Every once in a while you get to help create and design something that you can watch people using, interacting with and thinking about. Something with the potential to make the world just a little bit better. Something that lights up the eyes of a kid while making the parent sound like an expert marine biologist hero. Something like the Penn Cove Marine Exhibits.
Have to say this is one of my all time favorite projects. It doesn’t hurt that I grew up playing on and fishing from the Coupeville Wharf. But this turned into something much bigger than we figured on.
It took over two years to complete the project as more and more input was brought in by the project’s coordinator, the intrepid Barbara Bennett, past Program Coordinator for the WSU Island County Beach Watchers, now Sound Water Stewards of Island County. By the end we had a whole committee of marine experts, historians, tribal liaisons, writers and community activists. And thanks to this committee and all Barbara’s diplomacy and kind cajoling the project gained focus and a whole lot of depth. Which shows in the amount of detail and the accuracy of the display’s messages.
The trick was to design a way for people to take away as much or little information as they wanted while drawing both kids and their parents into spending time interacting with the elements.
In the end we came up with the concept to tell the story of Penn Cove and its nearby waters through the imaginary words of the creatures that live there, including the tumultuous story of the Orcas captured in the cove during the 70’s. We then backed up these quotes with facts about the creatures and the cove’s unique marine environment.
It’s a lot of information, even once it was edited down. So it was important to organize it for the various types of readers that would be passing through the wharf’s breezeway. There needed to be eye-catching graphics and headlines, that would get the main point home even for those only glancing over as they walked through. There needed to be interactive elements to convert walkers into wonderers–and it needed to give kids enough to do that their parents could afford to read a little text while the kids explored.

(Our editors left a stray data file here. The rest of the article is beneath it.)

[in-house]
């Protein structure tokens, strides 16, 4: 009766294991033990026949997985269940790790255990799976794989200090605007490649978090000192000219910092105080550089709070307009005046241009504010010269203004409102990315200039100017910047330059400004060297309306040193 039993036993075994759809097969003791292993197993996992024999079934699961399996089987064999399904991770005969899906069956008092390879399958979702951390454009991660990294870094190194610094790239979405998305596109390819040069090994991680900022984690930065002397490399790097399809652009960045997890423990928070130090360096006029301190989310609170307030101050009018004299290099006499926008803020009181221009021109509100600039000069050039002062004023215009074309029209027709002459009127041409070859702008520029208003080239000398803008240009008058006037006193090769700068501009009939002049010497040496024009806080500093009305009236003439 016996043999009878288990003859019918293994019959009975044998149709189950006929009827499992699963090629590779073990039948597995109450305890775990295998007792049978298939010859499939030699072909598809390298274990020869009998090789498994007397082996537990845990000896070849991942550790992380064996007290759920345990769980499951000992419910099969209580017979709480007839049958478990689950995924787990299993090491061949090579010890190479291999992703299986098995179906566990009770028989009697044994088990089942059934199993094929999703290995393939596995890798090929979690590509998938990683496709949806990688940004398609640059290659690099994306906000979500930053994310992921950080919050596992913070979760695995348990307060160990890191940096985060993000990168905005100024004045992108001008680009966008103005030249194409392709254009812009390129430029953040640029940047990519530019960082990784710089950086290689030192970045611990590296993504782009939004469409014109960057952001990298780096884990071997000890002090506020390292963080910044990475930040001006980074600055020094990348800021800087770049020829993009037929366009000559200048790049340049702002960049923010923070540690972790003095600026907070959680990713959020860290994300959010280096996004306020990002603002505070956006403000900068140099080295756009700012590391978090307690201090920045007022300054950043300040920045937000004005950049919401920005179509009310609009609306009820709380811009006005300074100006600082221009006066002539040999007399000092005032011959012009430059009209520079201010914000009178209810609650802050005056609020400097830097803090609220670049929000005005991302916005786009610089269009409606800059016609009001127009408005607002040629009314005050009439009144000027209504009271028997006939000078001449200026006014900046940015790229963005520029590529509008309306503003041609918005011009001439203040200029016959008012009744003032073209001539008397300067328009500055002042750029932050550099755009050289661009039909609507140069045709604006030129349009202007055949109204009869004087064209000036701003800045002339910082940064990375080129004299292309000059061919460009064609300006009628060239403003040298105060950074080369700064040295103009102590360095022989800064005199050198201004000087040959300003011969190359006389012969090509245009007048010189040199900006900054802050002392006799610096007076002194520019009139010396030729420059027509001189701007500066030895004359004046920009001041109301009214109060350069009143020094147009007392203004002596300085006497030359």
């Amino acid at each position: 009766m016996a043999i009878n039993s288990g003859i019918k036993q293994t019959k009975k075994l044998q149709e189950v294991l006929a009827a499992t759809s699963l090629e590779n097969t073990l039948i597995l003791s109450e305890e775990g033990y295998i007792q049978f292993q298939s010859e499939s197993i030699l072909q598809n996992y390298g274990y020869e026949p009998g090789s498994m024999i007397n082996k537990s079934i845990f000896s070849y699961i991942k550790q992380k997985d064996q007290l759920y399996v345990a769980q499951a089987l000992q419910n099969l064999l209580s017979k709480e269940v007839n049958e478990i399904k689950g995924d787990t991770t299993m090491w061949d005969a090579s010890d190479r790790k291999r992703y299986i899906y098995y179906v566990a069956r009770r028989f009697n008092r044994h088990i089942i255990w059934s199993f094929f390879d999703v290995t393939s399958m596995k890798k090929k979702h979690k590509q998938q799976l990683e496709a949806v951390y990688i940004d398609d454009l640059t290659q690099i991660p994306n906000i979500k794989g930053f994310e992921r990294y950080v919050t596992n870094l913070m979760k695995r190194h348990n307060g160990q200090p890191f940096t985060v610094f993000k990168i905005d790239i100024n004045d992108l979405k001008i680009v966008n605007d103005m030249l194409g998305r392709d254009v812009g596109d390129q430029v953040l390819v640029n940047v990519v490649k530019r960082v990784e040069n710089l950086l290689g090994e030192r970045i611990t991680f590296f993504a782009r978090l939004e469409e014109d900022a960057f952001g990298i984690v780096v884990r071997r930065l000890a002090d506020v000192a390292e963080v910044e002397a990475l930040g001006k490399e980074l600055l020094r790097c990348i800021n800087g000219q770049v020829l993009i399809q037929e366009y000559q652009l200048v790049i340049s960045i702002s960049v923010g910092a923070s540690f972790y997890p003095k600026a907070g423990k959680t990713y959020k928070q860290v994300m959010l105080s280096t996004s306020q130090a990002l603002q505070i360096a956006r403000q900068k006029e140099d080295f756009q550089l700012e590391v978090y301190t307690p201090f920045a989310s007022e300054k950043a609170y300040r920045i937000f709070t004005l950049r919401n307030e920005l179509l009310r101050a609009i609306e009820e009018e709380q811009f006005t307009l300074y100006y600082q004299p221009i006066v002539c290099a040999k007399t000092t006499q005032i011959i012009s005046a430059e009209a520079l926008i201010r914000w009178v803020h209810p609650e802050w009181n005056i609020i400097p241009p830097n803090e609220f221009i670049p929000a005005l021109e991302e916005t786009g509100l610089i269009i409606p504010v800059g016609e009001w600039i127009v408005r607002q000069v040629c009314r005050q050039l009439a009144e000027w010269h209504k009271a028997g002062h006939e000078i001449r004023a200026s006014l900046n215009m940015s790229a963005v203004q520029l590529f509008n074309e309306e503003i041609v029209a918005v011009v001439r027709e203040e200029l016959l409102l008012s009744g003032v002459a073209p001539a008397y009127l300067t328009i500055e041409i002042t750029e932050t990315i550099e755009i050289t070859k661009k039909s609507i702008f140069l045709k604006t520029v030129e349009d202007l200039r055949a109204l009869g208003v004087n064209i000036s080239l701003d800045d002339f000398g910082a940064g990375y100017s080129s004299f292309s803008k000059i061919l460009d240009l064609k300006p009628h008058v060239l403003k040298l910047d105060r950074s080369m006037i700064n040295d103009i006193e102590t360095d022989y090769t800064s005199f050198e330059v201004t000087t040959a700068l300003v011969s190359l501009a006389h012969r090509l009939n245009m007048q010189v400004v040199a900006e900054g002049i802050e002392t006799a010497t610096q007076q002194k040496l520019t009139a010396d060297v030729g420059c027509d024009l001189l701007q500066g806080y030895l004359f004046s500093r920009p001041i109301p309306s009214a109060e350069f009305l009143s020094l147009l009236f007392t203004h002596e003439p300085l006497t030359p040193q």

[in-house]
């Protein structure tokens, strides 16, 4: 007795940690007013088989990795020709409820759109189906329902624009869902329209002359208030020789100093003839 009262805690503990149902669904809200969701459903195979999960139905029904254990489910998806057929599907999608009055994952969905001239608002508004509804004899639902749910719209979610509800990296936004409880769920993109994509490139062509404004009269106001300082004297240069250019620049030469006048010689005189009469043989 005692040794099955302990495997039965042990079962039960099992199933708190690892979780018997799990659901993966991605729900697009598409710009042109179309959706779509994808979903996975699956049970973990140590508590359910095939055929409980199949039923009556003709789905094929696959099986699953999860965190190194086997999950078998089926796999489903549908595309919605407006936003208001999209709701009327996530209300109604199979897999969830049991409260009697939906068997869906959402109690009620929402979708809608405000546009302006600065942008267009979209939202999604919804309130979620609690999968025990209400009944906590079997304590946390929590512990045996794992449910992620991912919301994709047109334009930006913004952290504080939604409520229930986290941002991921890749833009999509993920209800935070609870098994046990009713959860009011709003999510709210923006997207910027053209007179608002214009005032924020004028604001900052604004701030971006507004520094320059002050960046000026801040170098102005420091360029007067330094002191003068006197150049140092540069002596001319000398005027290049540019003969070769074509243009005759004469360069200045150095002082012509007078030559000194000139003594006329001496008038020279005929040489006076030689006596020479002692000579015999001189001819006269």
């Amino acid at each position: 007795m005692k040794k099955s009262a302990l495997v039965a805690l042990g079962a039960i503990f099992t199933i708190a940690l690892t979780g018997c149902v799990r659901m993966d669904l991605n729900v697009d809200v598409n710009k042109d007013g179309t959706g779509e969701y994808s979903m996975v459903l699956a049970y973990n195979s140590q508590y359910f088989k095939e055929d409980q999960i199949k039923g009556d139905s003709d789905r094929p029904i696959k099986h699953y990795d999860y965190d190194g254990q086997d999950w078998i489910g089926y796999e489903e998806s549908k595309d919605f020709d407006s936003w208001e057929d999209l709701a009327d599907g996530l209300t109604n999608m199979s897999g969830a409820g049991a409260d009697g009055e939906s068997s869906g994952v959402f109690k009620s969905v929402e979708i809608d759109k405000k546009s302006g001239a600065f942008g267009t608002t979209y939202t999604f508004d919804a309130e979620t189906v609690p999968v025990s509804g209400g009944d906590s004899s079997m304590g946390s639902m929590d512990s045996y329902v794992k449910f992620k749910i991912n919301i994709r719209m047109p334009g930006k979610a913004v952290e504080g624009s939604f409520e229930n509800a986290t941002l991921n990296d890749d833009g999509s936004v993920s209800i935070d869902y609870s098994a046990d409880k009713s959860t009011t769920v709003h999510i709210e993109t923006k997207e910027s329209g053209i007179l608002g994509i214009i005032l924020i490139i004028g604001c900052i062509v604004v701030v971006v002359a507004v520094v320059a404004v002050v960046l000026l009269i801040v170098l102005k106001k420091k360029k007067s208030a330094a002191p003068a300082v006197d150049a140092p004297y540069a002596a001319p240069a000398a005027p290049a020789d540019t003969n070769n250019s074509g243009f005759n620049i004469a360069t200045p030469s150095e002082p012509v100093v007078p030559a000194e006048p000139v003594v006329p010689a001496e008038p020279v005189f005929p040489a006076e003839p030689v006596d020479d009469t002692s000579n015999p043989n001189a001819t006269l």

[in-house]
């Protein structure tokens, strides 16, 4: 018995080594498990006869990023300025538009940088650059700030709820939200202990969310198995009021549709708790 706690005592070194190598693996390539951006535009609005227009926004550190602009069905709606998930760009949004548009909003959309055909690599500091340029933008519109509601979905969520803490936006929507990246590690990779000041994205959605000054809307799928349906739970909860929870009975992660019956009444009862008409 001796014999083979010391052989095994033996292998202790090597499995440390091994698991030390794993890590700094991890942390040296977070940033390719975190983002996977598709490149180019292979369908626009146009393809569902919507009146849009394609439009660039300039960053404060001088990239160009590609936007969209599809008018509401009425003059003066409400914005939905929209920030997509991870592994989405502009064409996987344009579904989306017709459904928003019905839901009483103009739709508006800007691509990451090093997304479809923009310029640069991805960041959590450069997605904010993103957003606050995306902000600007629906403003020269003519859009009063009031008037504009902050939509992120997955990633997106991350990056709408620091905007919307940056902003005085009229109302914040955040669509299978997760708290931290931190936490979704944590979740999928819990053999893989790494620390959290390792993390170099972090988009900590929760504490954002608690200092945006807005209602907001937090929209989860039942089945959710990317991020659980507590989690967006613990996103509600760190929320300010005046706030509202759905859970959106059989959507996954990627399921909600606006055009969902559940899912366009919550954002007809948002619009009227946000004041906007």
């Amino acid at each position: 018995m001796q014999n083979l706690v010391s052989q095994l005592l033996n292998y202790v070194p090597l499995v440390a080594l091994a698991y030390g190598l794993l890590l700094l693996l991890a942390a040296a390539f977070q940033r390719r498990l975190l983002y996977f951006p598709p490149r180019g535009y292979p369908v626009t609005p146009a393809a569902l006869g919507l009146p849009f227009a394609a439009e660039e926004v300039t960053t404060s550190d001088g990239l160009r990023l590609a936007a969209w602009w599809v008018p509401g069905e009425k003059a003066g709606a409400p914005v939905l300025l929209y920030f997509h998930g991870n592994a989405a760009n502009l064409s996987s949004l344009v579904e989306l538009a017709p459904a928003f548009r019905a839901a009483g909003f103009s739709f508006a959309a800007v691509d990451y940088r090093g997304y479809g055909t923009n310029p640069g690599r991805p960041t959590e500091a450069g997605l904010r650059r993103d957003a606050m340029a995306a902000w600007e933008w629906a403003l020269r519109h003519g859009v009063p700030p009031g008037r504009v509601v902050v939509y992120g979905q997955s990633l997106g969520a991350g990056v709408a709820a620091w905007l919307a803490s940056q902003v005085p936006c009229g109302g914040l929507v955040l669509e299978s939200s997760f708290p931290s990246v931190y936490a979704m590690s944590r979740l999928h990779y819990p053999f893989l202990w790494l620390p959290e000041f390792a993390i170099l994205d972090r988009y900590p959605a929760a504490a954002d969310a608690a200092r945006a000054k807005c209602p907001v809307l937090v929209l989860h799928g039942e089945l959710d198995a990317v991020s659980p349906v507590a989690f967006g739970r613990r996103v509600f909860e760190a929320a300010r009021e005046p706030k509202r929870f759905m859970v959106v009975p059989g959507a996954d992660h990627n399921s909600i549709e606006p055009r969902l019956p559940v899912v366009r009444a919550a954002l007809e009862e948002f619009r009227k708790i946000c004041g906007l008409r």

“What’s around the other side of this giant tube, what’s that bird saying, what’s under this flap, what’s in this drawer, what’s this button do? What the heck is that skeleton hanging up there?”
And then, once people where hooked, there needed to be enough detailed information to help them learn about the cove and what they can do in their daily lives to protect these waters and waters all around Puget Sound and beyond.
Judging by how many people we see stopping to look and then interact, and then staying to read and watch, I could not be more satisfied with how it’s all working.
In large part this is due to Kris Wiltze’s great illustrations and Dan Pedersen’s writing, which unify the elements of the Exhibit and engage both adults and kids.
I’ll admit I didn’t know what this project was going to grow into when it first came in– the scaffolding and wall anchor weight calculations and paint specs, video screens and the full size paper mockup in our studio, cabinet design and a giant custom wooden tube’s design and yes getting to back my truck to the end of the wharf (Highlight!). It was a heck of a ride.
One of the most attractive elements of the exhibit was also the most challenging. To overcome the disadvantages of a structural post five feet in front of our display wall we all decided to hide it within an eight foot tall, two-foot diameter tube wrapped entirely with a seamless eelgrass mural.
There was no readymade solution for a tube that size, believe me I looked. We floated a lot of ideas and a few test builds before finally landing on something between wooden boat construction and fine cabinetry to do the job. I even ended up building a prototype of the framework to convince myself it could work.
In the end it was worth the effort as the tube defines the exhibit’s space and works like a people magnet pulling them close to see all of the illustration. Nothing like a big beautiful object to capture peoples attention and pull them in.
If your exhibit needs a tube like this, just let us know, we learned a lot and would be happy to design one for you… Maybe we’re the readymade solution for these now!
We owe a HUGE thank you to everyone involved. And special thanks to Barbara Bennett, for bringing us in on the project and being so supportive of our creative efforts.
Thanks also to ADA Signage & Specialties for all the great printing, cutting and installing; Daniel Horsell for the fine work on the tube build; and all those who helped with advice and consulting on this piece.
Hope to see you all out on the wharf.
- Concept design
- Graphic design
- Graphic production
- Production coordination
- Print and vendor coordination
- Mockups and prototypes
- Wall signage design
- Display case design
- Removable display tube design, 2’ diameter, 8’ tall
- Installation, and installation coordination
- Kiosk signs
- Wall signage
- Wall mount reveal
- Vinyl wall art
- Outline cut animal signs (up to 22’ long)
- Vinyl wall art
- Floor to ceiling vinyl art tube display
- Video Screen and control button
- Glass-top display case with 3 reveals and drawer
- Locking corkboard display case
- Brochure rack
- Tube creature key and kids scavenger hunt brochure